- Accessing porn can fuel heightened sexual urges which lead to other haram behaviours such as masturbation, as well as sexual predatory behaviour e.g. with siblings or other children which is extremely concerning.
I want to talk to my child about porn, but how do I do that?
Here are some tips:
- Speak frankly about the dangers listed above and your commitment to help your child prevent them. Make sure you make it clear you are on their side and are not here to judge but to help. Try to remain objective and calm throughout the conversation and do not react to what they tell you.
- Parents have found it helpful to avoid direct eye contact during difficult discussions with their child or teen to minimise embarrassment. This can mean raising these topics on a long walk, while driving or while your child is helping you cook in the kitchen.
- Talk about the rules of Allah and how Allah commands both men and women to lower their gaze. Disobeying Allah’s guidance will harm the self, taking us away from reaching our potential and attaining true salvation.
- Envision your child or teen with their future spouse and marital relationship. One that is pure and God centric and where expectations are reasonable and achievable and not dictated by societal ideals but the best foundation for a beautiful and pure Muslim family.
- Talk about the Prophet (PBUH) as the best example of a loving and pure husband and who told us: ‘The best of you is the best to their wife and I am the best of you to my wife’. (Tarmithi and Al-faqeeh)
- Recommend physical exercise as a helpful tool to fight an overactive mind, pent up physical energy as well as for its psychological benefits.
- Ask your child if they have seen indecent images online by accident or been shown them by someone else. They may be embarrassed or frightened but it is important to know in order to help them.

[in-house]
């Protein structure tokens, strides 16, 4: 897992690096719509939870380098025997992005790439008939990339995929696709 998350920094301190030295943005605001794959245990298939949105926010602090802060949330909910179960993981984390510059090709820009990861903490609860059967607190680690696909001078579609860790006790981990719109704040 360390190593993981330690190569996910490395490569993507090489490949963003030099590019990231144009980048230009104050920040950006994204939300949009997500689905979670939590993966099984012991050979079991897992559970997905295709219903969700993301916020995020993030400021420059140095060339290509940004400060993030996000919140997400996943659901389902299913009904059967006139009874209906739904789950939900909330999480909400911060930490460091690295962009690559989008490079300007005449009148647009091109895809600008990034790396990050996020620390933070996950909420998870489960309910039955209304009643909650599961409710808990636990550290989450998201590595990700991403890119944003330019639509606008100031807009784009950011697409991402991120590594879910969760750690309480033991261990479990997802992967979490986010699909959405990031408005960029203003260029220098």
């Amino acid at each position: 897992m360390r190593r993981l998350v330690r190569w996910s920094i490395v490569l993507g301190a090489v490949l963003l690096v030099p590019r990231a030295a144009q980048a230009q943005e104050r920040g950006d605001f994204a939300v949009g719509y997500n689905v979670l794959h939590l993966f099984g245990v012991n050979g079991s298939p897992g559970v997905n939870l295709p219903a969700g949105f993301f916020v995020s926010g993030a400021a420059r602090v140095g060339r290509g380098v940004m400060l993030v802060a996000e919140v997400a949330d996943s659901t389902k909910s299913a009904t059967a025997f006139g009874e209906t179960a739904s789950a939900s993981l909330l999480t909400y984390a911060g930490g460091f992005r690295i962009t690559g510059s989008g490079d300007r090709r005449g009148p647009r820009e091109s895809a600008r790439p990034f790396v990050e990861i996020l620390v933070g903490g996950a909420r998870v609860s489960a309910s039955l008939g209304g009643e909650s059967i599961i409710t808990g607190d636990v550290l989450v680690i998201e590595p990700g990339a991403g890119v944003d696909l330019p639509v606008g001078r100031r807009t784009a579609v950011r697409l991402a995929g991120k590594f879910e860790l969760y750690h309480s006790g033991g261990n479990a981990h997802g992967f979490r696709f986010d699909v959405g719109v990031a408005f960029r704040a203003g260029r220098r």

- Reassure them that it is OK to feel curious about sex and that they can always talk to you.
- Make sure your child knows that in these videos people are acting and putting on a performance so things are exaggerated and the lines between consent, pleasure and violence are often blurred.
- Talk to them about what makes a positive and healthy relationship. Ask them what they think makes a good relationship.
- Let them know it’s ok not to watch or do something that makes them feel uncomfortable and they should never be pressured or forced into anything. This will help them set healthy boundaries for the future.
- Lowering the gaze has many benefits including strengthening faith, purifying the heart, increasing confidence, increasing the mystery and curiosity about the opposite gender which safeguards sexual attraction and reduces deviation from this.
Allah (SWT) has said:
“Say to the believing men that they should lower their gaze and guard their private parts; that will make for greater purity for them. Indeed, Allah is well acquainted with all that they do.” (24:30)
- Good pictures bad pictures – Porn proofing today’s young kids by Kristen A. Jensen
- NSPCC – https://www.nspcc.org.uk/keeping-children-safe/online-safety/inappropriate-explicit-content/online-porn/